High Blood Pressure Increasing In Children
July 16, 2013

Increase In Blood Pressure Seen Among Adolescents

Brett Smith for redOrbit.com - Your Universe Online

Over the past 13 years, the number of children between the ages of 8 and 17 with high blood pressure has risen by 27 percent, according to a new study in the journal Hypertension.

The study authors said higher body mass and increased levels of sodium intake were to blame for the troubling rise.

"High blood pressure is dangerous in part because many people don't know they have it," said co-author Bernard Rosner, a professor of medicine at Harvard Medical School. "It's a very sneaky thing. Blood pressure has to be measured regularly to keep on top of it."

In the study, the research team examined over 3,200 children ages 8 to 17, from the National Health and Nutrition Examination Survey (NHANES) III conducted from 1988 to 1994. The data from these children were compared to more than 8,300 from the next NHANES conducted between 1999 and 2008.

While considering factors such as age, sex, ethnicity, body mass, waistline and sodium intake, the team found that 19 percent of boys in the second NHANES survey had high blood pressure, up from 16 percent in the first survey. Girls with high blood pressure rose from 8 to 13 percent between the two surveys.

The child participants were from the general population, suggesting that many of them could be going untreated or undiagnosed for the condition, researchers said. They noted that the children could not be diagnosed with hypertension because that diagnosis requires three sequential high blood pressure readings. However, if the children were to be diagnosed with severe hypertension, a doctor is supposed to examine the child for possible kidney disease, heart defects or hormone disorders.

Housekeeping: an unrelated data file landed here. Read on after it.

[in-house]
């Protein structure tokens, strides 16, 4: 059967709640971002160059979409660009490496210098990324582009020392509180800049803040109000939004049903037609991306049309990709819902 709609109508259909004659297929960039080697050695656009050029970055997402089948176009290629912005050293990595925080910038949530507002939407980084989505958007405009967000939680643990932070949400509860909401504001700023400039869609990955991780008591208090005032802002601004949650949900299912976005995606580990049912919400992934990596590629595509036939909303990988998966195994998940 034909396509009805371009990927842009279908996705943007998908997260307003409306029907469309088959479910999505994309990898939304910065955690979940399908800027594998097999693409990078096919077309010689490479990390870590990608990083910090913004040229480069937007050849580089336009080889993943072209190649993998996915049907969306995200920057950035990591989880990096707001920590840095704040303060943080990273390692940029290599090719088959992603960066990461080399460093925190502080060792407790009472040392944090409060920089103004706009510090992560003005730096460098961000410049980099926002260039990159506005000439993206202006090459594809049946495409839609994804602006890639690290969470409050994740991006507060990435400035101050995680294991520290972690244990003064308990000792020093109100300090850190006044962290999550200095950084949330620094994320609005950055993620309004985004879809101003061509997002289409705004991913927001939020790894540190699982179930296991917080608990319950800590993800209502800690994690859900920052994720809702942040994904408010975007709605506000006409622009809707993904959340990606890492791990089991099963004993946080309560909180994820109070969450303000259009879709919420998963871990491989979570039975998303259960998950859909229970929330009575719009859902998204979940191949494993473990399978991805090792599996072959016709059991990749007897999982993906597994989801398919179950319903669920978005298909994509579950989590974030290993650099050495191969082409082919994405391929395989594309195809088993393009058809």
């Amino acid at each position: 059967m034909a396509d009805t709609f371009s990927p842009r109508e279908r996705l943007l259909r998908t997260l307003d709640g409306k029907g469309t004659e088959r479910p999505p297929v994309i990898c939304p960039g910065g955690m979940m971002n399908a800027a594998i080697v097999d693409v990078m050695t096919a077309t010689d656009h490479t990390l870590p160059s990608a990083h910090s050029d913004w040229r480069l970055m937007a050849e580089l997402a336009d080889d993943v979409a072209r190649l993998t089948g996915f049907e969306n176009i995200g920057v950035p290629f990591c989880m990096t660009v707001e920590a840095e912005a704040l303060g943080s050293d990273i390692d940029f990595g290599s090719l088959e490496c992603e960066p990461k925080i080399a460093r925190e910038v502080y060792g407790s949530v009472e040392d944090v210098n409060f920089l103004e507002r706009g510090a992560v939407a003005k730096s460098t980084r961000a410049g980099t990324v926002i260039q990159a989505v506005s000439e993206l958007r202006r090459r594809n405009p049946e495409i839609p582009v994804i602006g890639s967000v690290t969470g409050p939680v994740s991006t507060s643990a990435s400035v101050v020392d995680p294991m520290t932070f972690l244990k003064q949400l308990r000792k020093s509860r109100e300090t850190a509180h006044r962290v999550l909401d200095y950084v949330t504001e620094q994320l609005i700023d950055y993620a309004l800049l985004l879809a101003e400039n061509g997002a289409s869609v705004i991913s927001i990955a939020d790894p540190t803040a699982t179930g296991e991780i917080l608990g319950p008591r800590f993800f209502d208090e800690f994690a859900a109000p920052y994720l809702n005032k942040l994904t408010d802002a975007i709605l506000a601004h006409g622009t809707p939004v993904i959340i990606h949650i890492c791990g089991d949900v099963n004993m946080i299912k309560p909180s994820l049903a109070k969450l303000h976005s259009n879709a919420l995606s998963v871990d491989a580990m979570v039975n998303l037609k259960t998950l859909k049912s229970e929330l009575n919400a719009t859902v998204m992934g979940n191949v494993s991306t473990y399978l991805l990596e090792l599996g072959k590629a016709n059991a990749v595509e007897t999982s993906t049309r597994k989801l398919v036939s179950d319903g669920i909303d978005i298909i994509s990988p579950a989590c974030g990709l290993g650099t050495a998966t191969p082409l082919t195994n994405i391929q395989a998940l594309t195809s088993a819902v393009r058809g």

High blood pressure was also linked heavier weight and bigger waistlines in the study. One of the biggest connections was for sodium. Study researchers found that children with the highest sodium intake were 36 percent more likely to have high blood pressure than those with the lowest intake.

"There's been very little evidence to support an effect of salt on blood pressure in children, while in adults, the relationship between salt and blood pressure is well substantiated," co-author Dr. Bonita Falkner, a professor of medicine and pediatrics at Thomas Jefferson University, told Medical Daily.

"Everyone expects sodium intake will continue to go up," Rosner said. "It seems there's been a little bit of listening to dietary recommendations, but not a lot."

Faulker added that as much as 80 percent of excess sodium intake comes from processed foods.

"It's hidden. You can't really taste it or feel it," she said.

Over 80 percent of children in both surveys had a daily sodium intake over 2,300 milligrams. The average American's daily sodium intake is around 3,400 milligrams - more than twice the limit recommended by the American Heart Association.

Experts recommend having more regular meals made from basic ingredients and limiting the amount of processed, high fat, high salt and high sugar foods. Instilling this type of diet in a young child could help to define their later eating habits, experts say.